| The Detroit News
Remaking a roster generally isn’t an easy proposition. There can be tough decisions about which players stay and which ones need to be traded, released or to move on from.
Beyond the ties to star players and those with long tenures, another difficult part is figuring out which new players to bring in, a delicate balance of retaining the culture and creating a new path forward for the franchise.
In his first offseason as Pistons general manager, Troy Weaver has struck the right chord with upgrading the roster he inherited, along with looking to find the right pieces to augment the holdovers. It’s been a balancing act, with aggressive moves in free-agency, in addition to adding two picks in the first round and one in the second round of the draft.
The Pistons made the biggest splash in free-agency and the trade market, with 11 new additions to the roster. He wasn’t complacent in his desire to move forward, whether it meant taking on additional players or dead money in the salary cap.
Weaver’s mentality wasn’t about possibly making a wrong move; it was about attacking the rebuild aggressively with everything in his arsenal.
“When I was growing up, I didn’t stick my toe in the pool; I jumped in,” Weaver said Thursday. “I sit on the front on the roller coaster with my hands up so I’m not going to come in and be gun-shy. My clip will be empty.”
That approach led to taking a chance on forward Jerami Grant with a contract worth $60 million. It was risky in that Grant hadn’t been a No. 1 option in his six seasons in the league and was a role player with the Denver Nuggets last season.
Weaver leveraged a longtime relationship he had with Grant’s family and wrested him away from the Nuggets to be the bandleader for the Pistons. It’s paid off so far, as Grant is playing at an All-Star level in the first 11 games, with 20-plus points in 10 straight games and leading the Pistons in scoring for 10 straight games, the first time that’s been done since Jerry Stackhouse in 2001-02.
“Belief is the first step of success. Jerami and I had a great connection since he was a teenager. He believed in me and I believed in him. What he’s doing, to the rest of the world may be a surprise but not to me,” Weaver said. “I expect him to continue to progress and get better as well. I’m excited that he took a chance on himself and he took a chance on the Pistons. I’m not surprised at all, to be honest.”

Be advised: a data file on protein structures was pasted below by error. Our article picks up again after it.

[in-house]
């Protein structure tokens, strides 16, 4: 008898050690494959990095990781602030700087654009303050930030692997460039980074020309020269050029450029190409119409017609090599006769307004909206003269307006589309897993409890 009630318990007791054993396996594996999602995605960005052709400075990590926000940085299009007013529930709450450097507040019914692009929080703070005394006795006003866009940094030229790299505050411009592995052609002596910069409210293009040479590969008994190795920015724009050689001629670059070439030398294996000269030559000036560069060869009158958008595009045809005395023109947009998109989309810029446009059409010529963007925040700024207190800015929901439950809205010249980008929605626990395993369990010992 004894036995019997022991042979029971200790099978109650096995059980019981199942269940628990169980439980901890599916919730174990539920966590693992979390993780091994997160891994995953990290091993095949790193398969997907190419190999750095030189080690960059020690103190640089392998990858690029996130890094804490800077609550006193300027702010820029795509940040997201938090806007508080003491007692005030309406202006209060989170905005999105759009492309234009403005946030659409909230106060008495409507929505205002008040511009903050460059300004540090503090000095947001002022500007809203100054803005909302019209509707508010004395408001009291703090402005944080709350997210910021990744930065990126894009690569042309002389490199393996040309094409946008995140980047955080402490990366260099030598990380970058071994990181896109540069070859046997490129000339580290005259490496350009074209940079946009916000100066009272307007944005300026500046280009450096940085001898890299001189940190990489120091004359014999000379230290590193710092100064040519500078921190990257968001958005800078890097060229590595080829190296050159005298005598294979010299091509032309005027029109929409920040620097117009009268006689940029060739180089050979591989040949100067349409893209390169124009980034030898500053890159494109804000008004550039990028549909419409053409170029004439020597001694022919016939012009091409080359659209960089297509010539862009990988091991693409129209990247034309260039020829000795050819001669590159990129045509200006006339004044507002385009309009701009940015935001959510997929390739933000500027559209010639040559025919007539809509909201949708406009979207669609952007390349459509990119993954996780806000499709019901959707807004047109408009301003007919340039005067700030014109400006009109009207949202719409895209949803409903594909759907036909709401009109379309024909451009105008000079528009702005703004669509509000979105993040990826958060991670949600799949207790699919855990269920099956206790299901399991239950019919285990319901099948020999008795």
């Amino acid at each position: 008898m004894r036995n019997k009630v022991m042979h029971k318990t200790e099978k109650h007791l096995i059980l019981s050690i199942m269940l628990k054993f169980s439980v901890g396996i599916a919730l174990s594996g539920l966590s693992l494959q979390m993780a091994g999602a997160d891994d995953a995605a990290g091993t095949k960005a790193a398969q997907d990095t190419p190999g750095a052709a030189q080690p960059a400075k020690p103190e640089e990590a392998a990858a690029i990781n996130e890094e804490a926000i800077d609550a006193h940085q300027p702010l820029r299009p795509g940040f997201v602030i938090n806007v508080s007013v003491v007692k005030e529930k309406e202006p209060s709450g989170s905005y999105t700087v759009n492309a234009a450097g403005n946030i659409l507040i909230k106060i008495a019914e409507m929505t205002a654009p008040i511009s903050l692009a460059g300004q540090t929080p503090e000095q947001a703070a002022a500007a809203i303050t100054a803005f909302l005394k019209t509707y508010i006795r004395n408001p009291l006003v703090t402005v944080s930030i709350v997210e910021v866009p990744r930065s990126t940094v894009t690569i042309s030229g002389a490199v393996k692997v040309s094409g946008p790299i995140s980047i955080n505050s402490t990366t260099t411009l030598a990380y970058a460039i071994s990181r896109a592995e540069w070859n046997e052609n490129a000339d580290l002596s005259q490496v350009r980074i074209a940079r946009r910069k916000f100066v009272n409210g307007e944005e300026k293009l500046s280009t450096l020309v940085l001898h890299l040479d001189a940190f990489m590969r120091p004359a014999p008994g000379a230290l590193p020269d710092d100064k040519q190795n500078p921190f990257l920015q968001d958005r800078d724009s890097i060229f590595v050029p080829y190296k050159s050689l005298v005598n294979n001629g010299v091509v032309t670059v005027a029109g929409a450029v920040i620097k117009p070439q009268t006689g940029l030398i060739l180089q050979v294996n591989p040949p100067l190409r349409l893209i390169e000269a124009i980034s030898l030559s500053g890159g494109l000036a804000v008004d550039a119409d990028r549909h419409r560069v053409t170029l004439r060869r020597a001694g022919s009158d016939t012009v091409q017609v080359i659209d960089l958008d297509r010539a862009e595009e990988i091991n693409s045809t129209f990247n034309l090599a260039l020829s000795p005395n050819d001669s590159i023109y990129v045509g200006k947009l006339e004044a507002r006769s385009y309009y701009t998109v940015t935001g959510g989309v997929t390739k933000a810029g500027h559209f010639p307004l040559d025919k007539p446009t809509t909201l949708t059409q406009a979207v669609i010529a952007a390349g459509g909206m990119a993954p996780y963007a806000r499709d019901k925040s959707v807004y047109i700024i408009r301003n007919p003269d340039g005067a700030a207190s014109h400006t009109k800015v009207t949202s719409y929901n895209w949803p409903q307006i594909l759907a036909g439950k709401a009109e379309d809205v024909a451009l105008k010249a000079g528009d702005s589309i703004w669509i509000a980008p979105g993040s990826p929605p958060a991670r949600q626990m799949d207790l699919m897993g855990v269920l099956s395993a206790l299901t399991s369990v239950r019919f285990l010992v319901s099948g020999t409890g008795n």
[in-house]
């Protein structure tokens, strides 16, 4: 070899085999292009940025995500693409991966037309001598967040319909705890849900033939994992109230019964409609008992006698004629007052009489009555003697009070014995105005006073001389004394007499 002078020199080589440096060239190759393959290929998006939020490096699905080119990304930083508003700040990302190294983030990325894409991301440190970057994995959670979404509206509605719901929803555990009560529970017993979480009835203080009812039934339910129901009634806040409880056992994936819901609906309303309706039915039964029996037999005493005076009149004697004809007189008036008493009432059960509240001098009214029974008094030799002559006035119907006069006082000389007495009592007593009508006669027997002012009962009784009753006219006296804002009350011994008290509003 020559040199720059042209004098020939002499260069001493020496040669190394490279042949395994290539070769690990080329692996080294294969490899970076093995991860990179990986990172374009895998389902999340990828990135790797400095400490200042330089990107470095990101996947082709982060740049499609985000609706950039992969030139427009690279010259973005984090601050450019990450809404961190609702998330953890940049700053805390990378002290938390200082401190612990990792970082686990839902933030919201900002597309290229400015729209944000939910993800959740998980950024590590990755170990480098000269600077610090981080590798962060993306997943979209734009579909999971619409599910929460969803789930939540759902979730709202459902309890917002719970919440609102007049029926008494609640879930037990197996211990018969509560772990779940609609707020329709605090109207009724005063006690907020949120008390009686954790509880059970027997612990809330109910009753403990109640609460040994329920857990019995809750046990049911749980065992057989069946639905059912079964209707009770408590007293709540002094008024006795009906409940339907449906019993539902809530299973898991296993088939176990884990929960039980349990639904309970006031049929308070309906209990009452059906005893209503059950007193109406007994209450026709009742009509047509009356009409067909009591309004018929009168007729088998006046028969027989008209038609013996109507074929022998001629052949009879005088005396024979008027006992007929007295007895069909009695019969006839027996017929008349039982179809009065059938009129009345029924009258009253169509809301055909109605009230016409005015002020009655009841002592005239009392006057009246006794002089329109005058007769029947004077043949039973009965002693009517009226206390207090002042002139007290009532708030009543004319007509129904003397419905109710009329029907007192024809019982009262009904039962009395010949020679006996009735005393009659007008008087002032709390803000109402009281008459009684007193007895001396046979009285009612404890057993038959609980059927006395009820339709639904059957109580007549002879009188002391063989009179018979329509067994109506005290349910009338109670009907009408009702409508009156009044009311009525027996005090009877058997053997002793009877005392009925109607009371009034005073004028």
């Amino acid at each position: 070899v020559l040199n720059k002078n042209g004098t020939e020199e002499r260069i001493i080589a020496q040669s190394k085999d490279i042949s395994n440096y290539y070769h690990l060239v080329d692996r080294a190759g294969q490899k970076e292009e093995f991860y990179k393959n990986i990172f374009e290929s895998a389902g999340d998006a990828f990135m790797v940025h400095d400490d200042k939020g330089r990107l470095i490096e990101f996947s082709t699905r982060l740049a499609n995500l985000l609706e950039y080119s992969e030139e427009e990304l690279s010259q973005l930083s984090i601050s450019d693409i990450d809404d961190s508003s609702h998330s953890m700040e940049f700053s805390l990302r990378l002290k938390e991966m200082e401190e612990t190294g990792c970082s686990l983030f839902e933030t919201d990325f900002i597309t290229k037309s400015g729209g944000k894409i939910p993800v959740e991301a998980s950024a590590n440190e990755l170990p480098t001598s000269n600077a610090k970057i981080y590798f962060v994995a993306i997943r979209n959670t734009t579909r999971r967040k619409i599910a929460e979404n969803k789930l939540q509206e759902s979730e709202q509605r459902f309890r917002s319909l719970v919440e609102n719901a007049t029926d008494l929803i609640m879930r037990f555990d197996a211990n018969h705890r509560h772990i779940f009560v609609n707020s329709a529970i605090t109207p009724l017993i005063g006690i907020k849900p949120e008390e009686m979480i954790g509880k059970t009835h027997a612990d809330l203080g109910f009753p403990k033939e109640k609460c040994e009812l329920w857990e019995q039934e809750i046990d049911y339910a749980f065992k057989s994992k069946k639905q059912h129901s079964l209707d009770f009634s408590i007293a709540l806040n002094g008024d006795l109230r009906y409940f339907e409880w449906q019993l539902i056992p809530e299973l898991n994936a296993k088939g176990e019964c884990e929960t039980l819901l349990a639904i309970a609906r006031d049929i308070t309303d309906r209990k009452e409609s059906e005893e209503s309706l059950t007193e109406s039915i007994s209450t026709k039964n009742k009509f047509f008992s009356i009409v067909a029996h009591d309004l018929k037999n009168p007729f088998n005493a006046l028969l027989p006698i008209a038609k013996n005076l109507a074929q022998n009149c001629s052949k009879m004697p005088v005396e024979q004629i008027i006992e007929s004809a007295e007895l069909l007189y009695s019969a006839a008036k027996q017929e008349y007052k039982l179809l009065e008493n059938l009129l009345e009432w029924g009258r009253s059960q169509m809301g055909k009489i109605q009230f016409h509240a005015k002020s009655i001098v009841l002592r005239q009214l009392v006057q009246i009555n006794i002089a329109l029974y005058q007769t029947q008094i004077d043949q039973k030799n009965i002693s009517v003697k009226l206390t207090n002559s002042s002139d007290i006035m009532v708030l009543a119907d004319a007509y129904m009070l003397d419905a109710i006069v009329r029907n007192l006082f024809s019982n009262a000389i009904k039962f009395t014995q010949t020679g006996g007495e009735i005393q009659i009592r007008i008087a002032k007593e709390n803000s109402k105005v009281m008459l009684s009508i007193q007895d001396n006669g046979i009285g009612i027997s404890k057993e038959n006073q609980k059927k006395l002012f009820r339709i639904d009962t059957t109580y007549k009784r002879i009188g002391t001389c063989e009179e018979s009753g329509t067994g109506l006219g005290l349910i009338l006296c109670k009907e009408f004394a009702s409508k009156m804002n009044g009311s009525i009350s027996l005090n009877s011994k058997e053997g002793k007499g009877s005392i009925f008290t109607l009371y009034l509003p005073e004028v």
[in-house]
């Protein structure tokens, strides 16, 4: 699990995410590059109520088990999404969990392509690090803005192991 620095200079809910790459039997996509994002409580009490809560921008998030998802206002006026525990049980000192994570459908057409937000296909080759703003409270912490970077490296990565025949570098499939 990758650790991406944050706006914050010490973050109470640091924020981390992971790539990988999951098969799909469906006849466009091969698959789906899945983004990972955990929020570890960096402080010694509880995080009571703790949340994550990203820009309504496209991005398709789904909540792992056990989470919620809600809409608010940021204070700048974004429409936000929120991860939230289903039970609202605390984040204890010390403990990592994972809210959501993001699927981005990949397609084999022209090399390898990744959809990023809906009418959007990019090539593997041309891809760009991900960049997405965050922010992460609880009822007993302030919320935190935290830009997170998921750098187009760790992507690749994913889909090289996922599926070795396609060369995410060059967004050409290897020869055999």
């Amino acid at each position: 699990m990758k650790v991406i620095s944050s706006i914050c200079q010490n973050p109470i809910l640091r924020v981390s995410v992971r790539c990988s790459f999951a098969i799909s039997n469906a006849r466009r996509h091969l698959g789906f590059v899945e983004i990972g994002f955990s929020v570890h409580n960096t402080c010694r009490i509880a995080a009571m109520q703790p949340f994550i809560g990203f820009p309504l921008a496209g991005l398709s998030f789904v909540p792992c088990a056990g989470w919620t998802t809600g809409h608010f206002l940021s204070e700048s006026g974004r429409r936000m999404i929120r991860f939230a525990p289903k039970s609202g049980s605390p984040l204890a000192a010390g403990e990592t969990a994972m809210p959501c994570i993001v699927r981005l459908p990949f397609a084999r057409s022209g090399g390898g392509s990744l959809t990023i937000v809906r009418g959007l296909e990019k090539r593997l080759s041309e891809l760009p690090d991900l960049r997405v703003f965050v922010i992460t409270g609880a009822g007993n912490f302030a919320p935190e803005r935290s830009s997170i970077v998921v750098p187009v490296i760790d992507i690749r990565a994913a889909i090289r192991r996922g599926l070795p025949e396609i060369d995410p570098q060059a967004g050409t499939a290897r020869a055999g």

Along with Grant, Weaver’s long-term vision for the future is centered around the four rookies, whom he refers to as the Core Four — a nod to the New York Yankees’ tandem that was the centerpiece of their World Series teams. Killian Hayes, Saddiq Bey, Isaiah Stewart and second-round pick Saben Lee are the Pistons’ version and the early returns are encouraging on their progress.
Hayes’ hip injury has put a damper on the optimism, but the other three have started to show that the moves to add young depth could be the best direction for the team in the long term. How long Hayes will be out is unclear, but Weaver is more worried about the team and more concerned.
“It’s a gut punch for the kid because he wants to be successful, like any other rookie or young player. Now that progress has to be slowed down and he has to take care of his injury,” Weaver said. “I’m more worried about him and making sure he keeps the right mindset, which I know he will. That’s why we had so much belief in him. He was a rookie point guard and trying to find his way, and time and minutes were going to help him continue to grow, and now that’s been taken away.
“Now, he has to continue to grow in other areas. It’s tough, but he’s built for this. He’s a guy who can handle it; he’s a worker, he’s diligent and tough-mind and we’ll see on the other side of it. He’ll be better from it.”
The Pistons have had an inauspicious start to the season, with only two wins in their first 11 games. The other side is that they’ve played one of the toughest schedules in the league and they haven’t lost by more than 15 points, though they’ve played some of the top teams in the league, including three times against the Milwaukee Bucks.
The progress can be slow sometimes and there were times they had two rookies in the starting lineup and other instances with inexperienced players on the court during crunch time, but the path to rebuilding isn’t a straight line, nor is it easy to navigate.
Some of the hard work is done, by deciding which players are part of the foundation. The hardest part is just figuring out the direction and how they’ll get there.
With Weaver, it’s clear.
“We wanted to come in and establish a mindset of being competitive every day, in practice, so that it could carry over to the games. We’ve done that thus far,” he said. “The 2-9 record doesn’t really say that we are progressing, but I like to progression we’re making. Guys are competitive every day (in practice) and in games.
“There’s another level we need to get to, but we’ll get there. With this rookie class, we wanted to make sure to get the person right, and the mentality and the and in the DNA. I feel confident that we’ve done that.”
Pistons at Heat
Tipoff: 8 Saturday, AmericanAirlines Arena, Miami
Outlook: The Heat (4-6) have lost two straight after much of their roster was impacted by contact tracing due to COVID-19 exposure. … The Pistons (2-9) have lost all four of their road games this season.